Why not, Apple?

Finally got around to watching the Apple Special Event from 9/9/09, and was very glad to see Steve Jobs back at the helm. As I mulled over what I’d seen, two questions came to mind:

  1. If Apple could place a niftly little camera in the new iPod Nano, why couldn’t they do it sooner for the iPhone? Why so much hedging on that issue? After all, it’s not like video cameras in smartphones were such an exotic item, even back when the first generation iPhones came out.

    ipod-nano

  2. If the iPod touch and the iPhone are such great gaming platforms, and they run a pared down version of OS X, why can’t I play those same games on my MacBook Pro or my iMac? Granted, I could understand they’re not made for the higher resolutions of a laptop or desktop machine, but still, they’d be running on much better hardware, so they should be screaming fast. Apple’s always had a bad rep for not being a good gaming platform. Seems to me like an easy flick of the switch to let people run those same iPod touch and iPhone games on their Macs and get more bang for their bucks. Or is this coming down the pike in the near future?

    ipod-touch-games

Images used courtesy of Apple.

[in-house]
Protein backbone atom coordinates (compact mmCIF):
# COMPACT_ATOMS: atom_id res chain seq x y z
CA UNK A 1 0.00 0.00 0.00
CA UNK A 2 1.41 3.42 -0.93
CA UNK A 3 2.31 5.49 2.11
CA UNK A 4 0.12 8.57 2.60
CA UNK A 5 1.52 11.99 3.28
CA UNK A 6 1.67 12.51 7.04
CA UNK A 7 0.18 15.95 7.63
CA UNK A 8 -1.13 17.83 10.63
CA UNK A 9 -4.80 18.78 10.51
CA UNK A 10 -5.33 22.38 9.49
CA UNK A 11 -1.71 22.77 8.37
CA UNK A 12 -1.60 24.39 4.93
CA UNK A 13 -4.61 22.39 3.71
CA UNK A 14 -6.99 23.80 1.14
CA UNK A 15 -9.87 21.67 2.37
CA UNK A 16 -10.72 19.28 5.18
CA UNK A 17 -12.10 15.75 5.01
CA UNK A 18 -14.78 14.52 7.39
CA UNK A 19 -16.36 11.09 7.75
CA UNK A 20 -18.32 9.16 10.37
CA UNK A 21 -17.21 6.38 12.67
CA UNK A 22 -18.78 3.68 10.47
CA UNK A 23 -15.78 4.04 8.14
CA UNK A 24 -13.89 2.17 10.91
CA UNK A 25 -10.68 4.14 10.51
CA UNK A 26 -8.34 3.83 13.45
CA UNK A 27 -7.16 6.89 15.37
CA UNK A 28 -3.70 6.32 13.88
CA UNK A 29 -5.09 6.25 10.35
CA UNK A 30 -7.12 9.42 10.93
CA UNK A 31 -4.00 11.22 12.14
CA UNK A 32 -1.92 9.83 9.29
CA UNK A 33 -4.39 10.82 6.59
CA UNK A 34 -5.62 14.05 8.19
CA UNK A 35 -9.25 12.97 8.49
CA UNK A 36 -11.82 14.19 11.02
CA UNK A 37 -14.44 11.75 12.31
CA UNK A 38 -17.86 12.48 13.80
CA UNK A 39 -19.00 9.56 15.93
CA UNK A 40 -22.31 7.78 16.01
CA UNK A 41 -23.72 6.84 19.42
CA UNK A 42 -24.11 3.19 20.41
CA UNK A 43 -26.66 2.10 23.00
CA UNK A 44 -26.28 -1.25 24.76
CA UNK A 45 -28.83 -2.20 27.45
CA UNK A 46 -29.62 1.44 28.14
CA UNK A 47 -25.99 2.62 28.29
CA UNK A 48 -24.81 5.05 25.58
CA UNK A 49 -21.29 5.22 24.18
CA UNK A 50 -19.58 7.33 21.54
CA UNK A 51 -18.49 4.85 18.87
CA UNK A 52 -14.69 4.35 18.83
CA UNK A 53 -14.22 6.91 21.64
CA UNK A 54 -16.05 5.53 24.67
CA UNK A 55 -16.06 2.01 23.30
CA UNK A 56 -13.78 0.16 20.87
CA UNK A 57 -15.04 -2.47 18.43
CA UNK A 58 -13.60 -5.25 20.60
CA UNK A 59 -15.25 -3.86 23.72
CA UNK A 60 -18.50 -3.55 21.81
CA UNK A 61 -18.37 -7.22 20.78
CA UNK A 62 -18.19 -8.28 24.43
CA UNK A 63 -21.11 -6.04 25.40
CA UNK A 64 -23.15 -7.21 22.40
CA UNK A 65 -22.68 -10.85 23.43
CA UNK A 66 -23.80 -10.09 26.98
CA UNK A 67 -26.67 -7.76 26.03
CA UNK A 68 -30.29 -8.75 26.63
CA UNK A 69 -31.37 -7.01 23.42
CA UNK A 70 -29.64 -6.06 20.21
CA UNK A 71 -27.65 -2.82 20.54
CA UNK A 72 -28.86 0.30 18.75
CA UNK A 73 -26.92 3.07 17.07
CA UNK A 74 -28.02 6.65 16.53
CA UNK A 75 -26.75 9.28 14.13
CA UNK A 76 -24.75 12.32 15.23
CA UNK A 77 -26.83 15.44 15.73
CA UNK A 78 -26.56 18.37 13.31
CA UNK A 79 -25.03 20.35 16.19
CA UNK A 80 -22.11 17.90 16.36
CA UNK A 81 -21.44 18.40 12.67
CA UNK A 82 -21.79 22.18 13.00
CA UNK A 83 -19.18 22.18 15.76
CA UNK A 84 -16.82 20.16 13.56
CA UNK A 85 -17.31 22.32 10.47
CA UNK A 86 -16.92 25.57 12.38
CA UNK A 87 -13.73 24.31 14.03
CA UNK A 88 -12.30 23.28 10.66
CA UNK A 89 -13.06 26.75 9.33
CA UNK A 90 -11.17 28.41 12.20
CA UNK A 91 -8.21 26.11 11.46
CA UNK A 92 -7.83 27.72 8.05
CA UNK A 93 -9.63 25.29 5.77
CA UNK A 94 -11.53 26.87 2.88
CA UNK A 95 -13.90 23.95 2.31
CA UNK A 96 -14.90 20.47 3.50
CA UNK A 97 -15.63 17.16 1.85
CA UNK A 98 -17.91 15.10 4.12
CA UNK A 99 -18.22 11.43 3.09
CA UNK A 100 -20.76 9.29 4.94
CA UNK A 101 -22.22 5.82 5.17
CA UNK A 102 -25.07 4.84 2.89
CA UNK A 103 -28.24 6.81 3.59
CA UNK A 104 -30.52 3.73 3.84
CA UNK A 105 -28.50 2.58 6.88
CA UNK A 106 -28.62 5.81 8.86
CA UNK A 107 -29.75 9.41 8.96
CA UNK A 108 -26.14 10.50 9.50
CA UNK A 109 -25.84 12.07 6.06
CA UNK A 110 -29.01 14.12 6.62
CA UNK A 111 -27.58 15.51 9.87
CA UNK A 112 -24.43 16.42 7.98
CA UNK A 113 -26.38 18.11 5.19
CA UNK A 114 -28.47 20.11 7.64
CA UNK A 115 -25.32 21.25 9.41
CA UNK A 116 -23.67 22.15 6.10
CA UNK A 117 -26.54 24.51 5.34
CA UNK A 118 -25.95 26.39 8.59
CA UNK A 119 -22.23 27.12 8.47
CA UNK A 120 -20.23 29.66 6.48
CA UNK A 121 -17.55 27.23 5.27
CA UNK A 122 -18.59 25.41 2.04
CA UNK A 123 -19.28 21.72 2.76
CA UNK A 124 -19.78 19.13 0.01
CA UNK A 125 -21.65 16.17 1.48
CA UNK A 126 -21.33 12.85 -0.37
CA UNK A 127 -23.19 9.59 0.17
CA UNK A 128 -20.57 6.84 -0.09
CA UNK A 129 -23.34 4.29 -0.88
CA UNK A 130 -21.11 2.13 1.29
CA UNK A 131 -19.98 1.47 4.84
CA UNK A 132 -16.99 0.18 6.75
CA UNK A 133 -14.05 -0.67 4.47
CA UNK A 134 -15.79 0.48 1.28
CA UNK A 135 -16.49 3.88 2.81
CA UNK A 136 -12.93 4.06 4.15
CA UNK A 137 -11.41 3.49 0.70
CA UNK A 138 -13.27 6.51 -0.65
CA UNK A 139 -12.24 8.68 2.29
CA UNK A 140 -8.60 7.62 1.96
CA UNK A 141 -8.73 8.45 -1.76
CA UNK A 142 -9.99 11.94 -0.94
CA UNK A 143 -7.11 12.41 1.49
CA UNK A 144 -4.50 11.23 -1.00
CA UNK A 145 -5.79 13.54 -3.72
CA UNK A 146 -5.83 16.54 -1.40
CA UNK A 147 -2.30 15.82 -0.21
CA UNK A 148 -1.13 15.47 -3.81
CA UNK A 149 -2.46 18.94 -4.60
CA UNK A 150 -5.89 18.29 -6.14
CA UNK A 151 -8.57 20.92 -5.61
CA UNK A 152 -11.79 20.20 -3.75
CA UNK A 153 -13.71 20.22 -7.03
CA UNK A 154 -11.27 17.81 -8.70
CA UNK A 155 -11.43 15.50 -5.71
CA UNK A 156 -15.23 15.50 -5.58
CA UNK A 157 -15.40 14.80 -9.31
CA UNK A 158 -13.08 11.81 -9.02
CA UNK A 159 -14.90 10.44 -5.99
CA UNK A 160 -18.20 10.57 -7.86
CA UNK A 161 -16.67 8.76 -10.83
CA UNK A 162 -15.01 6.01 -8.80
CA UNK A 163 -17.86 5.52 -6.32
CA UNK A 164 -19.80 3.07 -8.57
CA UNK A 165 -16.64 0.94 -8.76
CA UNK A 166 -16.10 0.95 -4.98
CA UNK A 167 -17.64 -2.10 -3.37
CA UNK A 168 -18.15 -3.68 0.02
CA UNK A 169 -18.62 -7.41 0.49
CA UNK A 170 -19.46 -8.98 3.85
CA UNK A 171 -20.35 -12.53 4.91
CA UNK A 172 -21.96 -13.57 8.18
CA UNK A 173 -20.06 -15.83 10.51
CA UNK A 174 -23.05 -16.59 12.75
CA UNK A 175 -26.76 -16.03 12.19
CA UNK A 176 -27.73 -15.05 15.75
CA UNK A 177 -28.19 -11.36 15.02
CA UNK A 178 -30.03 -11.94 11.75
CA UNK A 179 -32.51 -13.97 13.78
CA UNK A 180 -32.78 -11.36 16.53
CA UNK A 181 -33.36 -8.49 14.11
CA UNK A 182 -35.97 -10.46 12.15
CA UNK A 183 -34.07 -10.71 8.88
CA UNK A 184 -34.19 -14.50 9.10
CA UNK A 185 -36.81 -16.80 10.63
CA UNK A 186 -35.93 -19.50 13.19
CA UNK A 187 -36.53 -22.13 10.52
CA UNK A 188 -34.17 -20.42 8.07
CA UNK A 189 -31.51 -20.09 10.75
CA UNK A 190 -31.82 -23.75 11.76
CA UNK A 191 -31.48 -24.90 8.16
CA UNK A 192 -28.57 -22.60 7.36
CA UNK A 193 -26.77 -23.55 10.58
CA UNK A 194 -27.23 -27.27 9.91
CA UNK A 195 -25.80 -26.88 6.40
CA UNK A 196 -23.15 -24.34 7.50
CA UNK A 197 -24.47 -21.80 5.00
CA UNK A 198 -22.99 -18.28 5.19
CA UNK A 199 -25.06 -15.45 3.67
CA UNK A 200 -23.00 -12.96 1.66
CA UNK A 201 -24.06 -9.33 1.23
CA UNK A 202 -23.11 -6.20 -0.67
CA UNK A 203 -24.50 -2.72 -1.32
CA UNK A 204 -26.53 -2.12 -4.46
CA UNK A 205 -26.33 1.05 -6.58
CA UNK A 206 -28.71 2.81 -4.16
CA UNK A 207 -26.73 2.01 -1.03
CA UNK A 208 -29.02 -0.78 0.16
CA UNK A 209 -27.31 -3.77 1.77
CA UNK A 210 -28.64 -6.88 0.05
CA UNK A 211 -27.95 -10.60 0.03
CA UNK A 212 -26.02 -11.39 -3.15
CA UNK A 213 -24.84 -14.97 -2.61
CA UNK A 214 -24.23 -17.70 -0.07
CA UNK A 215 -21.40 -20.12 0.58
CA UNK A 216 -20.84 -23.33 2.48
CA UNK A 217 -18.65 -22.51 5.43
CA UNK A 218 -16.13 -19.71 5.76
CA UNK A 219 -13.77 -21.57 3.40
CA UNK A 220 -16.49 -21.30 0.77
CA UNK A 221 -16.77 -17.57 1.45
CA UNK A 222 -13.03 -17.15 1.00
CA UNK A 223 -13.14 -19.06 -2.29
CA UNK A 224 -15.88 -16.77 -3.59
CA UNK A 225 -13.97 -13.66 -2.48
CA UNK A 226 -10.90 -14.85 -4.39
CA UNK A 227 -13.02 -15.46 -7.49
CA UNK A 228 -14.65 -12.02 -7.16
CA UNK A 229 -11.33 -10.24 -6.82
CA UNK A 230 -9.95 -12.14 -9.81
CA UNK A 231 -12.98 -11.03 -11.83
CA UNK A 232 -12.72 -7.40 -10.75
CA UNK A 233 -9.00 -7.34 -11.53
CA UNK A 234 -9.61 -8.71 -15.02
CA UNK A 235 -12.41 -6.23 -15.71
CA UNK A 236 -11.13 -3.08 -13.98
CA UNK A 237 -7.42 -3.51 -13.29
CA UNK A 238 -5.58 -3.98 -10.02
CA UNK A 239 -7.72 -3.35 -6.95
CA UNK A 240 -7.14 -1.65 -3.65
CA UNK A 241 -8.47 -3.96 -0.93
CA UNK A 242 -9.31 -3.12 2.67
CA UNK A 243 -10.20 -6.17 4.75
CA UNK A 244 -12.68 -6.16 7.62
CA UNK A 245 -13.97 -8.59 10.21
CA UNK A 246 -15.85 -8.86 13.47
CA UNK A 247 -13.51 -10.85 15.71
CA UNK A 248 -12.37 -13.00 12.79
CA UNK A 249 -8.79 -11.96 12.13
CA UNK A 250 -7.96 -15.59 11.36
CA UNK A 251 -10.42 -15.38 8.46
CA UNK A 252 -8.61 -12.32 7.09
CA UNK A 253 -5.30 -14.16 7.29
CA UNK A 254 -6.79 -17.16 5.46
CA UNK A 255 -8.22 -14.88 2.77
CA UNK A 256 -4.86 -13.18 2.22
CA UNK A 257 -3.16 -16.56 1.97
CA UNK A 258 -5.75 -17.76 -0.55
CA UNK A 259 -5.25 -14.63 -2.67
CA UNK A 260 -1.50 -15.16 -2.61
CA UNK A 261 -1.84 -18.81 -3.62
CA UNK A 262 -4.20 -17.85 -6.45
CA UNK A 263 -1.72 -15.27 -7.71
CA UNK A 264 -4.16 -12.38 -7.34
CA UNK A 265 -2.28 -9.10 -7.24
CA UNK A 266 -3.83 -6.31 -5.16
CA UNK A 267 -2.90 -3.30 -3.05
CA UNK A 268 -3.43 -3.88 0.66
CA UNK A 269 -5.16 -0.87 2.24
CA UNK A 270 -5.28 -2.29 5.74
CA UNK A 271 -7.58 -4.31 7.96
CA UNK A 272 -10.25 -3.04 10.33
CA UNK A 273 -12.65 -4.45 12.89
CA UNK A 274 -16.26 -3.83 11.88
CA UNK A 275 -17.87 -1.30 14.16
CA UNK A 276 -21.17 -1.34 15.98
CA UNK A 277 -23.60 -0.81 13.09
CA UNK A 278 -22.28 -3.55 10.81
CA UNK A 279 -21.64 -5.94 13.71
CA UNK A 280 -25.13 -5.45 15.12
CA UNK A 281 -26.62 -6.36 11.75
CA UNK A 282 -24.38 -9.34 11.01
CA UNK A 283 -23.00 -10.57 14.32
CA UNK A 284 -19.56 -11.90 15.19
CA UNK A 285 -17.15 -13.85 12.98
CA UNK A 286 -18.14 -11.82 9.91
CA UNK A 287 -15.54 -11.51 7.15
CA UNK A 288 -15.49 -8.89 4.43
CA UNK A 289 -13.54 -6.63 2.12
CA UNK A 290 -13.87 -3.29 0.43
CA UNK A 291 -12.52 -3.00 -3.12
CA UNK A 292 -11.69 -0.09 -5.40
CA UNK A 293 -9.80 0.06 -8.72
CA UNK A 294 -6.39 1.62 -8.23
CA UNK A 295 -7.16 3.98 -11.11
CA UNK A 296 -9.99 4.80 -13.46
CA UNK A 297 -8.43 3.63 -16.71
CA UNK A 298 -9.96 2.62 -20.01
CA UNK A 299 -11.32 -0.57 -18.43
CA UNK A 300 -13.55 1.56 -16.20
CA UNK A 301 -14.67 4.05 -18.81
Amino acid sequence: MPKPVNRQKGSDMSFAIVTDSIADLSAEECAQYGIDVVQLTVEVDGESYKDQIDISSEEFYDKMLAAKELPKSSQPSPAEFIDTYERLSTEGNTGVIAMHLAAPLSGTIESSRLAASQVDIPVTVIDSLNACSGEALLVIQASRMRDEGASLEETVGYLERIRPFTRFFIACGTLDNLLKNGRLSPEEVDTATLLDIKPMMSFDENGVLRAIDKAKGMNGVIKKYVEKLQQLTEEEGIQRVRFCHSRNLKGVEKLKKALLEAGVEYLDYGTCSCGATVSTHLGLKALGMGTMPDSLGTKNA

19 thoughts on “Why not, Apple?

  1. Well, for the first question, the iPhone had a camera on it from day one. It just wasn’t until the OS update that it had video functionality. The technology was always there, I just assume that the couldn’t get the software bugs worked out before the launch so the left it out until later. The second question is pretty dumb too. App Store games use on screen controls, and many use multitouch or the accelerometer. They would all have to be modified to work with a trackpad or keyboard and mouse, and most of them wouldn’t transition well, having been made for a touchscreen device. I’m not an Apply fanboy, in fact I greatly prefer PCs, but these are completely flawed points.

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  2. I never said I used Windows computers. I just find the Macs lack real function in favor of looking shiny.

    I’m a Linux user, and I guarantee I will always get more use out of my PC then you ever will with OS X on your Mac.

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  3. I never liked Apple.

    I’ve never seen a single fact backing up the claims that Apple’s products are actually of a higher quality, whereas I’ve seen a MOUNTAIN of evidence showing that they are simply average electronics with extremely jacked-up prices. You will NEVER get your money’s worth from an Apple product, I certify it.